In the category of Research Resources, a range of activities are supported, including multiuser instrumentation; the development of instruments with new capabilities, improved resolution or sensitivity; upgrades to field stations and marine laboratories; support of living stock collections; facility-related instrument development and operation; and the support and development of databases and informatics tools and techniques. Not included in Table 4 are more than 300 NSF-supported research centers receiving a total of $372 million in NSF support and leveraging additional external support of $319 million (mostly university and industrial matching.) 33

NSF centers have been outstanding catalysts for the acquisition and deployment of major infrastructure investments. For example, many of the Engineering Research Centers and Materials Research Science and Engineering Centers acquire, maintain and update extensive shared facilities and testbeds, often with major equipment donations from industry partners. These facilities often serve as shared campus-wide, statewide, or regional facilities.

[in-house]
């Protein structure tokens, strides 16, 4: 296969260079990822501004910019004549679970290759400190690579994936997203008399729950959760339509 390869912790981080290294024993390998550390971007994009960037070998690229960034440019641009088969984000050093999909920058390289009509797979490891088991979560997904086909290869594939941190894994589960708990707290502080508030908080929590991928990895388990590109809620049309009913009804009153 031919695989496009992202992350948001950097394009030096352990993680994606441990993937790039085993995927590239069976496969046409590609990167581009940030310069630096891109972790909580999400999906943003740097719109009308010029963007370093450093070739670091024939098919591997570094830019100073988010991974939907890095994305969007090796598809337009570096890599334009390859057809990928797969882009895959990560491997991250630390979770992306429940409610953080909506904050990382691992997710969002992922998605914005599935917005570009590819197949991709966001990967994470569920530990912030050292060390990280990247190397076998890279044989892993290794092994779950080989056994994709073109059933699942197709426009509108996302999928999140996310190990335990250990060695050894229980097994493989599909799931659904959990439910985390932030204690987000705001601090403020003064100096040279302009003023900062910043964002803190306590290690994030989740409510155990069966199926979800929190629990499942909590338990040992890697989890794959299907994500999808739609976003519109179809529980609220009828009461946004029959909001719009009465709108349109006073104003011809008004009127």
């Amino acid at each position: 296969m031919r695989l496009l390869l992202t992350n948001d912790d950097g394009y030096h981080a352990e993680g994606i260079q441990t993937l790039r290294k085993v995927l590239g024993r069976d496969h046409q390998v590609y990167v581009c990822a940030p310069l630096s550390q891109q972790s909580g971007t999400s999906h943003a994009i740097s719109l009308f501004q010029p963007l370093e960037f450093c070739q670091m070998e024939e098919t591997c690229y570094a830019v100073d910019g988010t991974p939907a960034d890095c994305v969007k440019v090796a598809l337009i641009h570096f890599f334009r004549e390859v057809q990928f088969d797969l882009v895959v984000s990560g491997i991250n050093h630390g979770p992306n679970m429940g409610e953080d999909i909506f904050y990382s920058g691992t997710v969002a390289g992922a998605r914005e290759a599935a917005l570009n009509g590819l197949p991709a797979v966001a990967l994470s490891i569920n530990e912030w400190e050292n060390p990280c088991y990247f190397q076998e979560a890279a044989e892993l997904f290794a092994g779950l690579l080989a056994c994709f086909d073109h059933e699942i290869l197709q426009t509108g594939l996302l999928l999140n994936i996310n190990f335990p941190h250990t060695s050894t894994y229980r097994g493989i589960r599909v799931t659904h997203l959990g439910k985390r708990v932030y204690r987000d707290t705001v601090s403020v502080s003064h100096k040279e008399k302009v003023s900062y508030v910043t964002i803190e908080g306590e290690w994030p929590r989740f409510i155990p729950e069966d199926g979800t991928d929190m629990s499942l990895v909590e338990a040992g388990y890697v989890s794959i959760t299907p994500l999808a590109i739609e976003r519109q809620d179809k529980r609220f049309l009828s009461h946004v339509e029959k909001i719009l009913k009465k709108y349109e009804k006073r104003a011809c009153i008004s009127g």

Table 4. NSF Investment in Tools, FY 2002-2004

Table 4. NSF Investment in Tools, FY 2002-2004

Table 5 contains data on NSF's investment in Tools by major activity: the seven NSF directorates, the OPP, Integrative Activities (IA), and the Major Research Equipment and Facilities Construction (MREFC) Account.

Table 5. NSF Tools Expenditures by Major Activity, FY 1998/2002

a BIO = Biological Sciences; CISE = Computer and Information Science and Engineering;